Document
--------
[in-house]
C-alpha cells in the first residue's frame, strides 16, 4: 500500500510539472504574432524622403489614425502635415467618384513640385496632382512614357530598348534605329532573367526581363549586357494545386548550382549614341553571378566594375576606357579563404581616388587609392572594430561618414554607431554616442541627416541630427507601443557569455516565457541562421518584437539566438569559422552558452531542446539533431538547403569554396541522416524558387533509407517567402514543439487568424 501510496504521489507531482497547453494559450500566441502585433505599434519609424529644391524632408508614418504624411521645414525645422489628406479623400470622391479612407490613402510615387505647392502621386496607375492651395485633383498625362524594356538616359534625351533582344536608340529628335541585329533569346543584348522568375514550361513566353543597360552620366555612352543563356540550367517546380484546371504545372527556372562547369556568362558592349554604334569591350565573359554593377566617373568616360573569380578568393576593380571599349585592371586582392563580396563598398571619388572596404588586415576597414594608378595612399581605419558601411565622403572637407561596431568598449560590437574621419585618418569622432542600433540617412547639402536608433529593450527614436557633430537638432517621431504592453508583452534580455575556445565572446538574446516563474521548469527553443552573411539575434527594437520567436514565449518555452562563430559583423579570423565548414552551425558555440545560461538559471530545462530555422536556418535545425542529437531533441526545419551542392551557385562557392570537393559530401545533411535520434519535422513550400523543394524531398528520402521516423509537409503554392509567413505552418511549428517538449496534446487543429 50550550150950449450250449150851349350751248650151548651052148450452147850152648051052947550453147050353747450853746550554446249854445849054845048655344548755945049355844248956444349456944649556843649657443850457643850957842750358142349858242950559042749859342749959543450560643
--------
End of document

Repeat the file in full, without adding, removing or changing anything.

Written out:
[in-house]
C-alpha cells in the first residue's frame, strides 16, 4: 500500500510539472504574432524622403489614425502635415467618384513640385496632382512614357530598348534605329532573367526581363549586357494545386548550382549614341553571378566594375576606357579563404581616388587609392572594430561618414554607431554616442541627416541630427507601443557569455516565457541562421518584437539566438569559422552558452531542446539533431538547403569554396541522416524558387533509407517567402514543439487568424 501510496504521489507531482497547453494559450500566441502585433505599434519609424529644391524632408508614418504624411521645414525645422489628406479623400470622391479612407490613402510615387505647392502621386496607375492651395485633383498625362524594356538616359534625351533582344536608340529628335541585329533569346543584348522568375514550361513566353543597360552620366555612352543563356540550367517546380484546371504545372527556372562547369556568362558592349554604334569591350565573359554593377566617373568616360573569380578568393576593380571599349585592371586582392563580396563598398571619388572596404588586415576597414594608378595612399581605419558601411565622403572637407561596431568598449560590437574621419585618418569622432542600433540617412547639402536608433529593450527614436557633430537638432517621431504592453508583452534580455575556445565572446538574446516563474521548469527553443552573411539575434527594437520567436514565449518555452562563430559583423579570423565548414552551425558555440545560461538559471530545462530555422536556418535545425542529437531533441526545419551542392551557385562557392570537393559530401545533411535520434519535422513550400523543394524531398528520402521516423509537409503554392509567413505552418511549428517538449496534446487543429 50550550150950449450250449150851349350751248650151548651052148450452147850152648051052947550453147050353747450853746550554446249854445849054845048655344548755945049355844248956444349456944649556843649657443850457643850957842750358142349858242950559042749859342749959543450560643